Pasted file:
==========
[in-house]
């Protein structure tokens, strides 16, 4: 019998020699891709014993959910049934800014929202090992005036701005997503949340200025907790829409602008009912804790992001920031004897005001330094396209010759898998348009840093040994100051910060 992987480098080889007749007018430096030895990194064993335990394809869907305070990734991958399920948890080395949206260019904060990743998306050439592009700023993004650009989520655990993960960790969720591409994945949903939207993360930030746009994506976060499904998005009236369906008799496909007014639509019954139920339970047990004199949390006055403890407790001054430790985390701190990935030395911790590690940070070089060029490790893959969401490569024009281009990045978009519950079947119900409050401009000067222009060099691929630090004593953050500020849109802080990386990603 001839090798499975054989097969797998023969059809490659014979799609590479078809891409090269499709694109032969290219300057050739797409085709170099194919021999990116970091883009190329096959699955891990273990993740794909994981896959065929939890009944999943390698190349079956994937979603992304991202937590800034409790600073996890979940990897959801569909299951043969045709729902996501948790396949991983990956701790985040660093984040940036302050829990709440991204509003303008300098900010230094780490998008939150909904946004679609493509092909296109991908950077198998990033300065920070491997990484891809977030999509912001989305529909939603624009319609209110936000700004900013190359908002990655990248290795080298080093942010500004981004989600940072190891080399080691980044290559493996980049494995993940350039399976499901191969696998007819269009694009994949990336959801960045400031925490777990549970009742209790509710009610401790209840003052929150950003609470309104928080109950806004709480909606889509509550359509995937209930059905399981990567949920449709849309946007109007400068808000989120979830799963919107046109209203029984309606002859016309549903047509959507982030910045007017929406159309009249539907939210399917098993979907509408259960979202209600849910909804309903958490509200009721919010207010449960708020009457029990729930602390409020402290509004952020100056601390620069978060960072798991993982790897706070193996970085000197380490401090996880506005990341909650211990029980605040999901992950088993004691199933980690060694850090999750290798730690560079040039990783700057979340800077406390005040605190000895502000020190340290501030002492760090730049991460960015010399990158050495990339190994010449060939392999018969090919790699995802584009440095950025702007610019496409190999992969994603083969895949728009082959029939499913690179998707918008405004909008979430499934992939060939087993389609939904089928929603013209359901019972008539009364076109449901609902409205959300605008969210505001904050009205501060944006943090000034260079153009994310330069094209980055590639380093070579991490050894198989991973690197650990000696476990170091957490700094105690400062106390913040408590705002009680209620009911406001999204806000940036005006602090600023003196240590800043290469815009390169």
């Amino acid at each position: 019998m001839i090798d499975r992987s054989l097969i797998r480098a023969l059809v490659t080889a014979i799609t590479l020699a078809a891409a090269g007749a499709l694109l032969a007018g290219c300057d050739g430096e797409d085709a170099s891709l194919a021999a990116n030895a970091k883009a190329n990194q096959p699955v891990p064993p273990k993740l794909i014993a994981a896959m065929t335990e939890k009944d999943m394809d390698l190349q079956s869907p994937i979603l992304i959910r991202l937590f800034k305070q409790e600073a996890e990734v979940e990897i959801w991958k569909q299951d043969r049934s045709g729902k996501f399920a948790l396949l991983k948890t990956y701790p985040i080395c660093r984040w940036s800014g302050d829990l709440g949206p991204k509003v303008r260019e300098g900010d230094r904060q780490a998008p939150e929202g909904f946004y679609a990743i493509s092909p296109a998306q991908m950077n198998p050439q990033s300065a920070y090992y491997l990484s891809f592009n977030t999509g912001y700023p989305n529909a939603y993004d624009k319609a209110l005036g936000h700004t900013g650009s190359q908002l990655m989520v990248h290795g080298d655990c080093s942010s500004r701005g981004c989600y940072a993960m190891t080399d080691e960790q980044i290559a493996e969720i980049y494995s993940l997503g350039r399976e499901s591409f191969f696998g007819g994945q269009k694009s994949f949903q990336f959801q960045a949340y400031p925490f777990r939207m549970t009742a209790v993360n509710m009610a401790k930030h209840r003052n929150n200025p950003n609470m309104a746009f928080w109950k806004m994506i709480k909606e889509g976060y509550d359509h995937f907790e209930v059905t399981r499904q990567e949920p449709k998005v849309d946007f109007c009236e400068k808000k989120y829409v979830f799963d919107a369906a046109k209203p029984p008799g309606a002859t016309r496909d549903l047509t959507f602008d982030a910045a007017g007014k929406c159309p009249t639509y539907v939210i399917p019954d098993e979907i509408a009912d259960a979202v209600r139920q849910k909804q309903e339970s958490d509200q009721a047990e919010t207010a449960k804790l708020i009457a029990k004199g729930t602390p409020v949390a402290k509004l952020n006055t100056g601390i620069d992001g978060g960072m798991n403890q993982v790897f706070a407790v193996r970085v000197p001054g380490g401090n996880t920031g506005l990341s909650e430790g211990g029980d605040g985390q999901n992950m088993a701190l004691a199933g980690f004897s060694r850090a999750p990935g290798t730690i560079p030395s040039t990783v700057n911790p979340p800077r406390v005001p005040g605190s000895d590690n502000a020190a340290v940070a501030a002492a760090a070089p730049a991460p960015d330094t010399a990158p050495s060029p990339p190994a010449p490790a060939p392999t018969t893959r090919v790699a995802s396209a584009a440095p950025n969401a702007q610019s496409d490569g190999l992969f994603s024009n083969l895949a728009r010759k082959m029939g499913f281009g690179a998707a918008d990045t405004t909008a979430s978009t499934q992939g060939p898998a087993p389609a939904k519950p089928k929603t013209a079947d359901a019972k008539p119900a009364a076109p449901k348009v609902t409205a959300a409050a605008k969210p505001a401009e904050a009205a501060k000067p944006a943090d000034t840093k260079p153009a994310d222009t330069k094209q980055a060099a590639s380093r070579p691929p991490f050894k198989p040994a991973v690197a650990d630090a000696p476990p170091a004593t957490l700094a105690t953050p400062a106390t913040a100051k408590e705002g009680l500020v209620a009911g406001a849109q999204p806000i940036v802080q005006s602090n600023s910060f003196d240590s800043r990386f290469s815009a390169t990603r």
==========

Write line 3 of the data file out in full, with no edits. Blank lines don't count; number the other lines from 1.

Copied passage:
């Amino acid at each position: 019998m001839i090798d499975r992987s054989l097969i797998r480098a023969l059809v490659t080889a014979i799609t590479l020699a078809a891409a090269g007749a499709l694109l032969a007018g290219c300057d050739g430096e797409d085709a170099s891709l194919a021999a990116n030895a970091k883009a190329n990194q096959p699955v891990p064993p273990k993740l794909i014993a994981a896959m065929t335990e939890k009944d999943m394809d390698l190349q079956s869907p994937i979603l992304i959910r991202l937590f800034k305070q409790e600073a996890e990734v979940e990897i959801w991958k569909q299951d043969r049934s045709g729902k996501f399920a948790l396949l991983k948890t990956y701790p985040i080395c660093r984040w940036s800014g302050d829990l709440g949206p991204k509003v303008r260019e300098g900010d230094r904060q780490a998008p939150e929202g909904f946004y679609a990743i493509s092909p296109a998306q991908m950077n198998p050439q990033s300065a920070y090992y491997l990484s891809f592009n977030t999509g912001y700023p989305n529909a939603y993004d624009k319609a209110l005036g936000h700004t900013g650009s190359q908002l990655m989520v990248h290795g080298d655990c080093s942010s500004r701005g981004c989600y940072a993960m190891t080399d080691e960790q980044i290559a493996e969720i980049y494995s993940l997503g350039r399976e499901s591409f191969f696998g007819g994945q269009k694009s994949f949903q990336f959801q960045a949340y400031p925490f777990r939207m549970t009742a209790v993360n509710m009610a401790k930030h209840r003052n929150n200025p950003n609470m309104a746009f928080w109950k806004m994506i709480k909606e889509g976060y509550d359509h995937f907790e209930v059905t399981r499904q990567e949920p449709k998005v849309d946007f109007c009236e400068k808000k989120y829409v979830f799963d919107a369906a046109k209203p029984p008799g309606a002859t016309r496909d549903l047509t959507f602008d982030a910045a007017g007014k929406c159309p009249t639509y539907v939210i399917p019954d098993e979907i509408a009912d259960a979202v209600r139920q849910k909804q309903e339970s958490d509200q009721a047990e919010t207010a449960k804790l708020i009457a029990k004199g729930t602390p409020v949390a402290k509004l952020n006055t100056g601390i620069d992001g978060g960072m798991n403890q993982v790897f706070a407790v193996r970085v000197p001054g380490g401090n996880t920031g506005l990341s909650e430790g211990g029980d605040g985390q999901n992950m088993a701190l004691a199933g980690f004897s060694r850090a999750p990935g290798t730690i560079p030395s040039t990783v700057n911790p979340p800077r406390v005001p005040g605190s000895d590690n502000a020190a340290v940070a501030a002492a760090a070089p730049a991460p960015d330094t010399a990158p050495s060029p990339p190994a010449p490790a060939p392999t018969t893959r090919v790699a995802s396209a584009a440095p950025n969401a702007q610019s496409d490569g190999l992969f994603s024009n083969l895949a728009r010759k082959m029939g499913f281009g690179a998707a918008d990045t405004t909008a979430s978009t499934q992939g060939p898998a087993p389609a939904k519950p089928k929603t013209a079947d359901a019972k008539p119900a009364a076109p449901k348009v609902t409205a959300a409050a605008k969210p505001a401009e904050a009205a501060k000067p944006a943090d000034t840093k260079p153009a994310d222009t330069k094209q980055a060099a590639s380093r070579p691929p991490f050894k198989p040994a991973v690197a650990d630090a000696p476990p170091a004593t957490l700094a105690t953050p400062a106390t913040a100051k408590e705002g009680l500020v209620a009911g406001a849109q999204p806000i940036v802080q005006s602090n600023s910060f003196d240590s800043r990386f290469s815009a390169t990603r």